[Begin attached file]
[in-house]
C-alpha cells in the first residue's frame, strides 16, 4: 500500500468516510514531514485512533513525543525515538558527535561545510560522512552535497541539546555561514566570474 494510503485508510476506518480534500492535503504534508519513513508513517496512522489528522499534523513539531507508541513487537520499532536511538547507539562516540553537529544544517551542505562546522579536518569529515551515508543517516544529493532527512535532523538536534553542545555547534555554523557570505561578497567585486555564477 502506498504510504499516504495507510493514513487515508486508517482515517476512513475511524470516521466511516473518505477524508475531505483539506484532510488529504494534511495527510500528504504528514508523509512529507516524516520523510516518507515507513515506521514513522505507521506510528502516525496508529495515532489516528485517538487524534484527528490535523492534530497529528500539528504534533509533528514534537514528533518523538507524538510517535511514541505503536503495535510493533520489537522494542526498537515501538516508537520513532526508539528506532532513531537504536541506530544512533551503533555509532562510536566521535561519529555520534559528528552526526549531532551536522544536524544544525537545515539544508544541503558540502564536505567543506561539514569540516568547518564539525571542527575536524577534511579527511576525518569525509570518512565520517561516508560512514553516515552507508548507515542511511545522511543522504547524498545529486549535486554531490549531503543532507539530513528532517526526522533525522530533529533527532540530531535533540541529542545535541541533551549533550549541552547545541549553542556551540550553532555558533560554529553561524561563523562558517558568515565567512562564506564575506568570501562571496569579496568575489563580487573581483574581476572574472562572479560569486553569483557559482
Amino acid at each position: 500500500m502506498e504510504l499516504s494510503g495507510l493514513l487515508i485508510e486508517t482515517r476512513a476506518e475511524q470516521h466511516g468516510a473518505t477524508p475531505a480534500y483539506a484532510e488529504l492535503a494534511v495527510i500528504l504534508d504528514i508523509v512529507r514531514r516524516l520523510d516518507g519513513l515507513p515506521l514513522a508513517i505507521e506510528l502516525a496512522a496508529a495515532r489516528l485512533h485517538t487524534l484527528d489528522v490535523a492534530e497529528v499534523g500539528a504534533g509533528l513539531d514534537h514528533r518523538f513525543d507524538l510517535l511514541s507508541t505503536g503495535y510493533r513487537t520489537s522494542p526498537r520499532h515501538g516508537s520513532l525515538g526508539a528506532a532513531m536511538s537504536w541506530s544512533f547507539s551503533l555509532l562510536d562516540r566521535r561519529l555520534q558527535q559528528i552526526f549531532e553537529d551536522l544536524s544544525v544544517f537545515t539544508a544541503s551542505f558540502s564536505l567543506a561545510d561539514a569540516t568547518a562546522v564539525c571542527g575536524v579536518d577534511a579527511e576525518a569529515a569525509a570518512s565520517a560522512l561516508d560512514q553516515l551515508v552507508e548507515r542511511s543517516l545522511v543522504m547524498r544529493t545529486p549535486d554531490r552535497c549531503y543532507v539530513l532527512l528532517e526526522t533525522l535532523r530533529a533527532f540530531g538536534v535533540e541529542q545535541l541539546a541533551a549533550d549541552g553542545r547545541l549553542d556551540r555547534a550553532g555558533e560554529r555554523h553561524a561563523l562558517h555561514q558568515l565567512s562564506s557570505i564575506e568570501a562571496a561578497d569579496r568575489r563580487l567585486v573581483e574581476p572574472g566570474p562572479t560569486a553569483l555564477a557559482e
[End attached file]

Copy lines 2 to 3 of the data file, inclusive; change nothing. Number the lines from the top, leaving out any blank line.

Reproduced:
C-alpha cells in the first residue's frame, strides 16, 4: 500500500468516510514531514485512533513525543525515538558527535561545510560522512552535497541539546555561514566570474 494510503485508510476506518480534500492535503504534508519513513508513517496512522489528522499534523513539531507508541513487537520499532536511538547507539562516540553537529544544517551542505562546522579536518569529515551515508543517516544529493532527512535532523538536534553542545555547534555554523557570505561578497567585486555564477 502506498504510504499516504495507510493514513487515508486508517482515517476512513475511524470516521466511516473518505477524508475531505483539506484532510488529504494534511495527510500528504504528514508523509512529507516524516520523510516518507515507513515506521514513522505507521506510528502516525496508529495515532489516528485517538487524534484527528490535523492534530497529528500539528504534533509533528514534537514528533518523538507524538510517535511514541505503536503495535510493533520489537522494542526498537515501538516508537520513532526508539528506532532513531537504536541506530544512533551503533555509532562510536566521535561519529555520534559528528552526526549531532551536522544536524544544525537545515539544508544541503558540502564536505567543506561539514569540516568547518564539525571542527575536524577534511579527511576525518569525509570518512565520517561516508560512514553516515552507508548507515542511511545522511543522504547524498545529486549535486554531490549531503543532507539530513528532517526526522533525522530533529533527532540530531535533540541529542545535541541533551549533550549541552547545541549553542556551540550553532555558533560554529553561524561563523562558517558568515565567512562564506564575506568570501562571496569579496568575489563580487573581483574581476572574472562572479560569486553569483557559482
Amino acid at each position: 500500500m502506498e504510504l499516504s494510503g495507510l493514513l487515508i485508510e486508517t482515517r476512513a476506518e475511524q470516521h466511516g468516510a473518505t477524508p475531505a480534500y483539506a484532510e488529504l492535503a494534511v495527510i500528504l504534508d504528514i508523509v512529507r514531514r516524516l520523510d516518507g519513513l515507513p515506521l514513522a508513517i505507521e506510528l502516525a496512522a496508529a495515532r489516528l485512533h485517538t487524534l484527528d489528522v490535523a492534530e497529528v499534523g500539528a504534533g509533528l513539531d514534537h514528533r518523538f513525543d507524538l510517535l511514541s507508541t505503536g503495535y510493533r513487537t520489537s522494542p526498537r520499532h515501538g516508537s520513532l525515538g526508539a528506532a532513531m536511538s537504536w541506530s544512533f547507539s551503533l555509532l562510536d562516540r566521535r561519529l555520534q558527535q559528528i552526526f549531532e553537529d551536522l544536524s544544525v544544517f537545515t539544508a544541503s551542505f558540502s564536505l567543506a561545510d561539514a569540516t568547518a562546522v564539525c571542527g575536524v579536518d577534511a579527511e576525518a569529515a569525509a570518512s565520517a560522512l561516508d560512514q553516515l551515508v552507508e548507515r542511511s543517516l545522511v543522504m547524498r544529493t545529486p549535486d554531490r552535497c549531503y543532507v539530513l532527512l528532517e526526522t533525522l535532523r530533529a533527532f540530531g538536534v535533540e541529542q545535541l541539546a541533551a549533550d549541552g553542545r547545541l549553542d556551540r555547534a550553532g555558533e560554529r555554523h553561524a561563523l562558517h555561514q558568515l565567512s562564506s557570505i564575506e568570501a562571496a561578497d569579496r568575489r563580487l567585486v573581483e574581476p572574472g566570474p562572479t560569486a553569483l555564477a557559482e